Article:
Swollen and painful joints can put a damper on having sex, and menopause and aging can increase joint pain and stiffness in some women. “For women who have relatively severe disease, finding a comfortable position for intercourse may be challenging,” says Wei. “In some instances, when pain is especially severe, a woman may not even feel like having intercourse.”
Russell suggests that you and your partner visit your rheumatologist together to discuss changes in intimacy caused by RA and menopause. “It’s important for both people in the relationship to know that just as it may be difficult to, say, vacuum with RA, it can be difficult to have sex,” she says.
If you’ve had a long relationship with your rheumatologist, you’re probably comfortable enough to bring it up. But if you’d rather talk about sex with someone else, “Tell your doctor that you’d like a referral to someone you can talk to about how to handle your disease with respect to your marriage or relationships,” Russell suggests.
Talking to a professional can also open up discussion between you and your partner. Discussing sex openly is critical, experts say. It gives you both a chance to air your fears and feelings, and can make your relationship stronger.
There are also some strategies you can try to make intimacy more pleasurable.
New positions and methods of stimulation can ease pain and may wake up a tired sex life, too. To ease pain during intercourse, try kneeling on a pillow with your upper body resting on a chair, and your partner entering from behind. Lying on your side may also work well for some couples.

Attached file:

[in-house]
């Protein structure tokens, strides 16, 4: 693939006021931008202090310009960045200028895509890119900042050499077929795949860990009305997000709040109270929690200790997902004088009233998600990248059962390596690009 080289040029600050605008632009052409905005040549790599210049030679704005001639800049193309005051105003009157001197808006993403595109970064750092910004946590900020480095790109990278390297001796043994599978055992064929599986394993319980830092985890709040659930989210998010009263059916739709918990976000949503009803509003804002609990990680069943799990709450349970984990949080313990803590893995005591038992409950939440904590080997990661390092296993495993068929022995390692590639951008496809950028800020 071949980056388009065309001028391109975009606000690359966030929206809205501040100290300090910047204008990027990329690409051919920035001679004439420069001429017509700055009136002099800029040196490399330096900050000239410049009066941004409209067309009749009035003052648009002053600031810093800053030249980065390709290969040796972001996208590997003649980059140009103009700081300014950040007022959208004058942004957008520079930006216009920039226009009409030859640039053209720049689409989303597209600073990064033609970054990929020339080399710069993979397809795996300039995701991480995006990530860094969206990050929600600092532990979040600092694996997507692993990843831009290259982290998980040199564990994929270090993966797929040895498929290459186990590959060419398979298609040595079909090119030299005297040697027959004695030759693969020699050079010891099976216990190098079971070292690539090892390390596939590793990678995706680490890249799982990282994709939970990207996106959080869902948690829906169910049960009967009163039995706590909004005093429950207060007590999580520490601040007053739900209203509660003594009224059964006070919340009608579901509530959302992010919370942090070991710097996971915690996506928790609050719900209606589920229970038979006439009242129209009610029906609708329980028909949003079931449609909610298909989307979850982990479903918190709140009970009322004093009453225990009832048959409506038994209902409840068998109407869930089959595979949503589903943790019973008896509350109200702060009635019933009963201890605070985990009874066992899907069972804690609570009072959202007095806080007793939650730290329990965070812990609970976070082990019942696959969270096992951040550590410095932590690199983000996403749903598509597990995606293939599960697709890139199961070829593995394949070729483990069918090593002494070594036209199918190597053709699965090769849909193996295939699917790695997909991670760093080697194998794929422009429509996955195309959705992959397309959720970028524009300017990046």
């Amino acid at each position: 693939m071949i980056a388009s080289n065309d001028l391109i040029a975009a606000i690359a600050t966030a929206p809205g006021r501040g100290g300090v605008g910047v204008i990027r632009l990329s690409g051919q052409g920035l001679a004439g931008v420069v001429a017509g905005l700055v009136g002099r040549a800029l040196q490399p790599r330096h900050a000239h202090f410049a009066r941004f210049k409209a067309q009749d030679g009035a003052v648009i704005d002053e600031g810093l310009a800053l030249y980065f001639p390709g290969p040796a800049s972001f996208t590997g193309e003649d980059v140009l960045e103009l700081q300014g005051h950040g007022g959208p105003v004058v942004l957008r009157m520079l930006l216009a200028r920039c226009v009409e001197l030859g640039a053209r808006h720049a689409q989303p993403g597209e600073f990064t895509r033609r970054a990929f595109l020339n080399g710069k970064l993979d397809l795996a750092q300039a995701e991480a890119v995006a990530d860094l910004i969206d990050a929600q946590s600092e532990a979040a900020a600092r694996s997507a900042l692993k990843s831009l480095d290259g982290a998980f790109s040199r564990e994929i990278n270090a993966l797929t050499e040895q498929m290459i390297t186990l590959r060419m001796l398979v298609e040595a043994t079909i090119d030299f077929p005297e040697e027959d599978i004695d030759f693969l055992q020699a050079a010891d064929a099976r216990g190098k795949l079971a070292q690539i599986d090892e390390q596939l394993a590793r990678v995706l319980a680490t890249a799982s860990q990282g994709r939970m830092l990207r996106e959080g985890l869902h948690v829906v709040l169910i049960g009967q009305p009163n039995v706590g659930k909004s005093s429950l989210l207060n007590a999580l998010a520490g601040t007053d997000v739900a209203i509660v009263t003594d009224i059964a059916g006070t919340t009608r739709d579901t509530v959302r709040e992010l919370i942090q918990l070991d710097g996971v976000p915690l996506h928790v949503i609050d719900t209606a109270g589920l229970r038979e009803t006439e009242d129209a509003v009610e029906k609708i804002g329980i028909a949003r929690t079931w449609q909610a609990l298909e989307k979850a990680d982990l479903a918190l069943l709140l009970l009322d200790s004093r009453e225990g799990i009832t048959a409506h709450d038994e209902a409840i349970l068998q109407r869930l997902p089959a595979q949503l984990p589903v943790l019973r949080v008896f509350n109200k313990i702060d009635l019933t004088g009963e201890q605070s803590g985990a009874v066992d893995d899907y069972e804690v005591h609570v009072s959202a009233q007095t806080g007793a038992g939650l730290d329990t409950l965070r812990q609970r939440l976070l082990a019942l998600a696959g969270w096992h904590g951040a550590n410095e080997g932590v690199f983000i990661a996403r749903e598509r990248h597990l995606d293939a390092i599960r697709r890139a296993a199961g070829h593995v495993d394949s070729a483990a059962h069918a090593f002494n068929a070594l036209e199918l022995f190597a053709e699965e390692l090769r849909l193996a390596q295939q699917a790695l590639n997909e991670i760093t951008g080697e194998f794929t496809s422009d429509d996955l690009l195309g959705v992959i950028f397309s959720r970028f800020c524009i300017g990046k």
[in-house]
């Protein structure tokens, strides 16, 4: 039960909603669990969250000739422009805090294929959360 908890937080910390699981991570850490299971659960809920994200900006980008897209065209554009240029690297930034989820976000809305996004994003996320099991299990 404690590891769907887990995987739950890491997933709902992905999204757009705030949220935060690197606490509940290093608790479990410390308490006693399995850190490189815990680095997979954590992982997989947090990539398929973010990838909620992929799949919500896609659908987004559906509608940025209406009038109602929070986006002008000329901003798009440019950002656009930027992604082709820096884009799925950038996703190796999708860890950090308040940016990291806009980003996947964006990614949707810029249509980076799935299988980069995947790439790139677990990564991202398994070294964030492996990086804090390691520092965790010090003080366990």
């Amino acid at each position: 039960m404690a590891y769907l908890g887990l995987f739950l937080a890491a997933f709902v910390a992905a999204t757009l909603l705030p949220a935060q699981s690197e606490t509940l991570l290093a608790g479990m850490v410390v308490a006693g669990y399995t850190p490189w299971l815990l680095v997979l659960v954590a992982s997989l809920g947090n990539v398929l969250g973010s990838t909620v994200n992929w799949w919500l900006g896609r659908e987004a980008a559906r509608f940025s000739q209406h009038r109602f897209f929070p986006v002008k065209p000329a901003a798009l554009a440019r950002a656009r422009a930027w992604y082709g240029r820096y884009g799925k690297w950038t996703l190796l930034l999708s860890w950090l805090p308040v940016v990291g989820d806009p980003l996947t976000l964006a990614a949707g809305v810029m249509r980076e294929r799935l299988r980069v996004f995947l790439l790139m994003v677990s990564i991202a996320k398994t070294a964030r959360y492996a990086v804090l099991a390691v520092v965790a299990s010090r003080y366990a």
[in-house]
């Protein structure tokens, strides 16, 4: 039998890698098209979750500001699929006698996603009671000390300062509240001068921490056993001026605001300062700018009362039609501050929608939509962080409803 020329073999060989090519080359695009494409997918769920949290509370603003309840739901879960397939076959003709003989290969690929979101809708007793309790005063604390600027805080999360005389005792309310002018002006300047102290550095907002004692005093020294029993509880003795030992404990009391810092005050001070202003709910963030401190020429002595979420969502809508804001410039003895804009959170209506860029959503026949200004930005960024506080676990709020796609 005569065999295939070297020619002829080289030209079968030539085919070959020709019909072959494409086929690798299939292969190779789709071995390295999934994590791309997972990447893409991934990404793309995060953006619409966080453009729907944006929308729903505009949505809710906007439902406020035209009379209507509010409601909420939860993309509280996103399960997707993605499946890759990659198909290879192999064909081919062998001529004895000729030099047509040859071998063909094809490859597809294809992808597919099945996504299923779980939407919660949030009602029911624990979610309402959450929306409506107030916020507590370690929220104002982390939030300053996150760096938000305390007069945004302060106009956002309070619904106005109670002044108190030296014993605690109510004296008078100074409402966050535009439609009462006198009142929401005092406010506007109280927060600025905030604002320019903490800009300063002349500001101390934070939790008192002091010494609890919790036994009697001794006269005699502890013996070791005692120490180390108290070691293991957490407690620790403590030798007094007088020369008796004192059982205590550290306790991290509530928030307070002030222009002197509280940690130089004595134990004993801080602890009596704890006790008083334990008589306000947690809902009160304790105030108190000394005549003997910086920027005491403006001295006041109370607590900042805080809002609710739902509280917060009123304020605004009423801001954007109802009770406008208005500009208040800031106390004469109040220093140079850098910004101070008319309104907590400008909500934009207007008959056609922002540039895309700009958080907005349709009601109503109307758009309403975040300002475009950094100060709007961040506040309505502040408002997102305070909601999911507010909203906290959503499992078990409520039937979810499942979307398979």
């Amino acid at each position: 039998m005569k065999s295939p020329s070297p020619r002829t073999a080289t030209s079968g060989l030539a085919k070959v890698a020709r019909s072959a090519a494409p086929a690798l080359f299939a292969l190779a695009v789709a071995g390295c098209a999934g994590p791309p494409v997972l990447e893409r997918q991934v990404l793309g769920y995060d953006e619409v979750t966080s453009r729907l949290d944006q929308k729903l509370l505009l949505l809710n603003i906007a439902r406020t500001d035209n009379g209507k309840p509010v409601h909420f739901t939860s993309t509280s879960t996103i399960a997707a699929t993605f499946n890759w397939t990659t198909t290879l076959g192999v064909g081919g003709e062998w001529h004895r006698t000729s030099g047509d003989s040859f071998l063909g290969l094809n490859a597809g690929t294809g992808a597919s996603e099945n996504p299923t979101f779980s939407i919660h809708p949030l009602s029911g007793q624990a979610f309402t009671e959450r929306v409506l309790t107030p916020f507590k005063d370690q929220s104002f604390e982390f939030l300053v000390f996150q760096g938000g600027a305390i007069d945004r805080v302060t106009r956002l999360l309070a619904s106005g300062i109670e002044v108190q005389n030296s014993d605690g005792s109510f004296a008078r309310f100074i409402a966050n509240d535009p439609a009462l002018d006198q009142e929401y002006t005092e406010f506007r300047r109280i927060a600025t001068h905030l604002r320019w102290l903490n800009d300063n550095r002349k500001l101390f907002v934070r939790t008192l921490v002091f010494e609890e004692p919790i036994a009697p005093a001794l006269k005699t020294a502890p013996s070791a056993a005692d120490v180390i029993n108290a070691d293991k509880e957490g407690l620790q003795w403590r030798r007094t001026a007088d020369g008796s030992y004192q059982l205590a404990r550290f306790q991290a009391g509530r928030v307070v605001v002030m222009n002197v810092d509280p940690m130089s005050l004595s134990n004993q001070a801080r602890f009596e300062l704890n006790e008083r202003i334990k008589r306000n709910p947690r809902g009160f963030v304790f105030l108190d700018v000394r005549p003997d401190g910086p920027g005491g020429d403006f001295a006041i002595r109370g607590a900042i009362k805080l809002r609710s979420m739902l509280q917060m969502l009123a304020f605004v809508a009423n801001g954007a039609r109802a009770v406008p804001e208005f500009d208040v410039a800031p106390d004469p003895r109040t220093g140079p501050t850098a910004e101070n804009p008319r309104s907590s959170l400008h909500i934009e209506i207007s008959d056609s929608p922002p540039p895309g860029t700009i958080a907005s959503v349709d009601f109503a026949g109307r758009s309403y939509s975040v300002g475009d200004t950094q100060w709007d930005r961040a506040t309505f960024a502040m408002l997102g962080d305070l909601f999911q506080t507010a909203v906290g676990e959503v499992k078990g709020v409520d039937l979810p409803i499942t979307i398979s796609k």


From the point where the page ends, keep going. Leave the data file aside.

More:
Try new forms of stimulation to get things going. A warm bath or shower together can be sensual and soothing. Massage, fondling, and stroking may get you in the mood if you find it difficult to get aroused. So can sexual fantasies. For some women, that may even be enough sometimes, and you can bring your partner to a climax in other ways.
Planning for sex is a popular strategy for people with RA. It lets you pursue intimacy during a time of day when you’re generally free of pain and fatigue. You can also schedule your pain-relief medication so it kicks in then.
Strategies such as these may make intimacy more pleasurable. And in turn, enjoying sex can take you out of your RA pain.
Menopause can increase fatigue, which you may already be feeling thanks to your rheumatoid arthritis. If that’s the case, the only thing you may want to do in bed is sleep. Menopause can also lead to insomnia, another problem for some women with RA.
“If you feel particularly fatigued, you should work with your doctor to make sure your RA is being controlled as best as possible with various medications,” Russell says. “And then you really need to listen to your body. It’s OK to take a nap in the day if you’re tired or need a rest, and you should try to get a good night’s sleep.”
But getting your body moving also helps with sleep. “A regular exercise program should be prescribed for insomnia since it has multiple benefits besides aiding sleep,” Wei says.